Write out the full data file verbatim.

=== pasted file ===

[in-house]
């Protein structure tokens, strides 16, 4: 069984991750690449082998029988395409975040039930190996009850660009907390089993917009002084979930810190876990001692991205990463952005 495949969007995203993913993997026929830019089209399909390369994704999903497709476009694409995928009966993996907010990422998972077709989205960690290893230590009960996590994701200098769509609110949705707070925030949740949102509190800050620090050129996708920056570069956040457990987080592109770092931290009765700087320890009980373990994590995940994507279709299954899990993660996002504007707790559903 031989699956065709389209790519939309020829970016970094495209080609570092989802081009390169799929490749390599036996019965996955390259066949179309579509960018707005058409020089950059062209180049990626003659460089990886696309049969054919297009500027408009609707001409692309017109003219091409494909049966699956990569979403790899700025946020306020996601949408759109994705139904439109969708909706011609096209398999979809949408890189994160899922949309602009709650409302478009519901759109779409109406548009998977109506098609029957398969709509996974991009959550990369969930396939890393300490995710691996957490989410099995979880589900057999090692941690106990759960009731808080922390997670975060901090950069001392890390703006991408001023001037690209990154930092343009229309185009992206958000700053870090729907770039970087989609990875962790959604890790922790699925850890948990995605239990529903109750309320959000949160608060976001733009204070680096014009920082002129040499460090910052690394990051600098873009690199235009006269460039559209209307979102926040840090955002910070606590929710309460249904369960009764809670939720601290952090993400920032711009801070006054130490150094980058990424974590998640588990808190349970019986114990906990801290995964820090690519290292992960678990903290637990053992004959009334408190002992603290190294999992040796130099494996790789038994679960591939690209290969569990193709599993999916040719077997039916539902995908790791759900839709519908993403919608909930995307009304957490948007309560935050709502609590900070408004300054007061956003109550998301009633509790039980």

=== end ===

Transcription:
[in-house]
């Protein structure tokens, strides 16, 4: 069984991750690449082998029988395409975040039930190996009850660009907390089993917009002084979930810190876990001692991205990463952005 495949969007995203993913993997026929830019089209399909390369994704999903497709476009694409995928009966993996907010990422998972077709989205960690290893230590009960996590994701200098769509609110949705707070925030949740949102509190800050620090050129996708920056570069956040457990987080592109770092931290009765700087320890009980373990994590995940994507279709299954899990993660996002504007707790559903 031989699956065709389209790519939309020829970016970094495209080609570092989802081009390169799929490749390599036996019965996955390259066949179309579509960018707005058409020089950059062209180049990626003659460089990886696309049969054919297009500027408009609707001409692309017109003219091409494909049966699956990569979403790899700025946020306020996601949408759109994705139904439109969708909706011609096209398999979809949408890189994160899922949309602009709650409302478009519901759109779409109406548009998977109506098609029957398969709509996974991009959550990369969930396939890393300490995710691996957490989410099995979880589900057999090692941690106990759960009731808080922390997670975060901090950069001392890390703006991408001023001037690209990154930092343009229309185009992206958000700053870090729907770039970087989609990875962790959604890790922790699925850890948990995605239990529903109750309320959000949160608060976001733009204070680096014009920082002129040499460090910052690394990051600098873009690199235009006269460039559209209307979102926040840090955002910070606590929710309460249904369960009764809670939720601290952090993400920032711009801070006054130490150094980058990424974590998640588990808190349970019986114990906990801290995964820090690519290292992960678990903290637990053992004959009334408190002992603290190294999992040796130099494996790789038994679960591939690209290969569990193709599993999916040719077997039916539902995908790791759900839709519908993403919608909930995307009304957490948007309560935050709502609590900070408004300054007061956003109550998301009633509790039980």